Before MURNAGHAN and NIEMEYER, Circuit Judges, and JOSEPH H. YOUNG, Senior United States District Judge for the District of Maryland, sitting by designation.



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Charlotte E. Overman, personal representative and sole beneficiary of her husband, James E. Overman, appeals the judgment of the district court denying relief under the Virginia "wrongful death" statute based on her allegation that appellees were grossly negligent in failing to respond timely to her call for emergency assistance. Va.Code Ann. § 8.01-50 (Michie 1984). Because defendants are entitled to sovereign immunity and, because plaintiff provided no evidence of gross negligence, we affirm.



In January, 1988, the Overmans were advised by their doctor that, due to poor cardiovascular fitness, James Overman had a high risk of significant coronary artery disease. On the morning of February 23, 1988, Mr. Overman fell in the bathroom of his home and briefly lost consciousness. Concerned about her husband's physical condition and medical history, plaintiff dialed "911" at 5:55 a.m. and reported her husband's symptoms to the operator, David Batson. Batson asked several questions to determine the nature and severity of Mr. Overman's condition and told plaintiff he would "get somebody out there." He then asked, "Does he want anybody out there?" Mrs. Overman responded that she would "take him in" and would call back if she needed further assistance. Batson then cleared the call from the "911" computer terminal.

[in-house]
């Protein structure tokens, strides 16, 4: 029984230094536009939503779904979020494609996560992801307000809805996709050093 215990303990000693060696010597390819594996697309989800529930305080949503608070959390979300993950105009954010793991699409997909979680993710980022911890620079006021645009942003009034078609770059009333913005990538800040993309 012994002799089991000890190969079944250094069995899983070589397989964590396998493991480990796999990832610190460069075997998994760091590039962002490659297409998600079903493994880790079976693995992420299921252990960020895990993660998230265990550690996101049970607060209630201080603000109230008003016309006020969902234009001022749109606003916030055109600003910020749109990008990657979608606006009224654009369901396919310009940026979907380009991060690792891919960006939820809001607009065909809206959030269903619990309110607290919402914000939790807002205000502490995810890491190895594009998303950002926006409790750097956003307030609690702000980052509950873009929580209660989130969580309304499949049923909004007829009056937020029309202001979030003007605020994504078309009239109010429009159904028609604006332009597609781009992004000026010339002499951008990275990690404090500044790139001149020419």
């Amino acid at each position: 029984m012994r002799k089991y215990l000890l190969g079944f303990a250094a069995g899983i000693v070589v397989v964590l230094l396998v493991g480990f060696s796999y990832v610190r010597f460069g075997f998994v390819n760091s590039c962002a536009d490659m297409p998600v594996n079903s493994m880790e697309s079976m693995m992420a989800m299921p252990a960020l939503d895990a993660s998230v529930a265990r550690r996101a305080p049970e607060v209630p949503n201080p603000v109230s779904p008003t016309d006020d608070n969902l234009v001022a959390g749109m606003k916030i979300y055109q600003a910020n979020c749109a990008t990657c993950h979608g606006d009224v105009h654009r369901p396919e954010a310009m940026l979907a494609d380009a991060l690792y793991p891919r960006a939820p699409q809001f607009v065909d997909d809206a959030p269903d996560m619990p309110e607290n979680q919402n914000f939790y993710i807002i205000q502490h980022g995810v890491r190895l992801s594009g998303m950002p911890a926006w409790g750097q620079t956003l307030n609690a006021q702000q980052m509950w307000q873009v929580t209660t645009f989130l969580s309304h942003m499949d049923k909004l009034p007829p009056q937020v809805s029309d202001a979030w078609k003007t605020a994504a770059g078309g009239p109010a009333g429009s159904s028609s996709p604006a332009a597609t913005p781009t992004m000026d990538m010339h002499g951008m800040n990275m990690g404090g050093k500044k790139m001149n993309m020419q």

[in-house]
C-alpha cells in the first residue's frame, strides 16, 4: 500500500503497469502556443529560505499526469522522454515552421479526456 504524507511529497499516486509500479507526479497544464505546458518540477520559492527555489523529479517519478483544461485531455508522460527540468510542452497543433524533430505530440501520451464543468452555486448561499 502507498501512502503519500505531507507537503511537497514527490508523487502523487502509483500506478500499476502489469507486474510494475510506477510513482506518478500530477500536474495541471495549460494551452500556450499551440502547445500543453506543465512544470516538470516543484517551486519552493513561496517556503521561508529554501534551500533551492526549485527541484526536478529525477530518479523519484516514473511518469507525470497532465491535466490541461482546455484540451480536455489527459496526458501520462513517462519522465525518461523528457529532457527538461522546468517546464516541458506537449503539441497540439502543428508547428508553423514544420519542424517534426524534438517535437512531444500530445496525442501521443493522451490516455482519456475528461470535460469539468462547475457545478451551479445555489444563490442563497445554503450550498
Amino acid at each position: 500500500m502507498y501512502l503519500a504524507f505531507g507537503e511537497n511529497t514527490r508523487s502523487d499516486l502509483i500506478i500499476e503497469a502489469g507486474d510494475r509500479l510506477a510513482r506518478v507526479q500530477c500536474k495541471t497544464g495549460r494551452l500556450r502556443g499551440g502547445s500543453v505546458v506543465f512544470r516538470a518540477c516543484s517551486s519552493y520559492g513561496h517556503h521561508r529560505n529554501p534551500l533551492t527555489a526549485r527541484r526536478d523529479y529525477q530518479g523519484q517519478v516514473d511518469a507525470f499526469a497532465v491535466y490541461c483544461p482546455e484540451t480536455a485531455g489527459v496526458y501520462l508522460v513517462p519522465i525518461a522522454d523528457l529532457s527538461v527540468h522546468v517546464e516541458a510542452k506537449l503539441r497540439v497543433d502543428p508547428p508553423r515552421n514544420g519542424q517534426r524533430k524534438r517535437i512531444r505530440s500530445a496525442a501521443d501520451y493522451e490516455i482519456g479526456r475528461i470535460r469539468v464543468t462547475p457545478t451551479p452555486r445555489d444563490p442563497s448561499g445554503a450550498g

A second call to "911" was made by the plaintiff at 6:05 a.m. to request an ambulance. This time, a different operator answered the call and, after hearing a description of the symptoms, said that she would send someone out. She classified the call as "ALS sickness," "ALS" denoting "advanced life support."* The call was forwarded by computer to the Prince William County ("County") dispatcher.